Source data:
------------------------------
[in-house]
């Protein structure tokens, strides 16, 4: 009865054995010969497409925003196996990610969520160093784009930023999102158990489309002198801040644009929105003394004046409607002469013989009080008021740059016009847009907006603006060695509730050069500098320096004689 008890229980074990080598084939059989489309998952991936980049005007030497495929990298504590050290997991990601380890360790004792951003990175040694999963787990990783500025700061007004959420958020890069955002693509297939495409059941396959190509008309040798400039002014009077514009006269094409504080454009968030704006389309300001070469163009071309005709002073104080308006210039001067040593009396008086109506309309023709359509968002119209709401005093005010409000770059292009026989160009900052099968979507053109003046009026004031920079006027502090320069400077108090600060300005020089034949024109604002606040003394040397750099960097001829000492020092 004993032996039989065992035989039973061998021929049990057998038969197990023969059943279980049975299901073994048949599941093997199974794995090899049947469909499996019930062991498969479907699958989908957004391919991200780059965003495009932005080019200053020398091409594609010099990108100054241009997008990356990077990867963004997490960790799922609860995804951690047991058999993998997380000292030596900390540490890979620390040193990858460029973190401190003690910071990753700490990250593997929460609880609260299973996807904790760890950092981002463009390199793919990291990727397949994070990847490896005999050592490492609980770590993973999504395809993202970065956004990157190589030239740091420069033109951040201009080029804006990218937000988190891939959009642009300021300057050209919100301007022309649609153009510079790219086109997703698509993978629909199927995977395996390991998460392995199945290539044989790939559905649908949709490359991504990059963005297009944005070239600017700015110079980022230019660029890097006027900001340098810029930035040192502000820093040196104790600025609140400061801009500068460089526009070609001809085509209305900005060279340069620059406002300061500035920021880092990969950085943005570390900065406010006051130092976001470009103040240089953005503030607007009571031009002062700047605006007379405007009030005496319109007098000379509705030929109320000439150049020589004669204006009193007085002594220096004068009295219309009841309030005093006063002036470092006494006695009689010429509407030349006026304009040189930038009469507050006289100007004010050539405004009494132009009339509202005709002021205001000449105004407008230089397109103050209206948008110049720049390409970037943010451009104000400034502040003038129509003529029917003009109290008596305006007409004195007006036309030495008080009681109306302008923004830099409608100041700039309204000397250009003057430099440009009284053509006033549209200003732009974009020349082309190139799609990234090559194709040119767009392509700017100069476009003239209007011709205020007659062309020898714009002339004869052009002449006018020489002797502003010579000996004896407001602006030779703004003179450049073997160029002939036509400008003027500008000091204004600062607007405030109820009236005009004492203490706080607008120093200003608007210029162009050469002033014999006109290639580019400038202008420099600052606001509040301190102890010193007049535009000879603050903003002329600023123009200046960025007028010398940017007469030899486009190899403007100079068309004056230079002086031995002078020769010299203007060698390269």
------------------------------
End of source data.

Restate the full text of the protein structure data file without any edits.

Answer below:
[in-house]
């Protein structure tokens, strides 16, 4: 009865054995010969497409925003196996990610969520160093784009930023999102158990489309002198801040644009929105003394004046409607002469013989009080008021740059016009847009907006603006060695509730050069500098320096004689 008890229980074990080598084939059989489309998952991936980049005007030497495929990298504590050290997991990601380890360790004792951003990175040694999963787990990783500025700061007004959420958020890069955002693509297939495409059941396959190509008309040798400039002014009077514009006269094409504080454009968030704006389309300001070469163009071309005709002073104080308006210039001067040593009396008086109506309309023709359509968002119209709401005093005010409000770059292009026989160009900052099968979507053109003046009026004031920079006027502090320069400077108090600060300005020089034949024109604002606040003394040397750099960097001829000492020092 004993032996039989065992035989039973061998021929049990057998038969197990023969059943279980049975299901073994048949599941093997199974794995090899049947469909499996019930062991498969479907699958989908957004391919991200780059965003495009932005080019200053020398091409594609010099990108100054241009997008990356990077990867963004997490960790799922609860995804951690047991058999993998997380000292030596900390540490890979620390040193990858460029973190401190003690910071990753700490990250593997929460609880609260299973996807904790760890950092981002463009390199793919990291990727397949994070990847490896005999050592490492609980770590993973999504395809993202970065956004990157190589030239740091420069033109951040201009080029804006990218937000988190891939959009642009300021300057050209919100301007022309649609153009510079790219086109997703698509993978629909199927995977395996390991998460392995199945290539044989790939559905649908949709490359991504990059963005297009944005070239600017700015110079980022230019660029890097006027900001340098810029930035040192502000820093040196104790600025609140400061801009500068460089526009070609001809085509209305900005060279340069620059406002300061500035920021880092990969950085943005570390900065406010006051130092976001470009103040240089953005503030607007009571031009002062700047605006007379405007009030005496319109007098000379509705030929109320000439150049020589004669204006009193007085002594220096004068009295219309009841309030005093006063002036470092006494006695009689010429509407030349006026304009040189930038009469507050006289100007004010050539405004009494132009009339509202005709002021205001000449105004407008230089397109103050209206948008110049720049390409970037943010451009104000400034502040003038129509003529029917003009109290008596305006007409004195007006036309030495008080009681109306302008923004830099409608100041700039309204000397250009003057430099440009009284053509006033549209200003732009974009020349082309190139799609990234090559194709040119767009392509700017100069476009003239209007011709205020007659062309020898714009002339004869052009002449006018020489002797502003010579000996004896407001602006030779703004003179450049073997160029002939036509400008003027500008000091204004600062607007405030109820009236005009004492203490706080607008120093200003608007210029162009050469002033014999006109290639580019400038202008420099600052606001509040301190102890010193007049535009000879603050903003002329600023123009200046960025007028010398940017007469030899486009190899403007100079068309004056230079002086031995002078020769010299203007060698390269």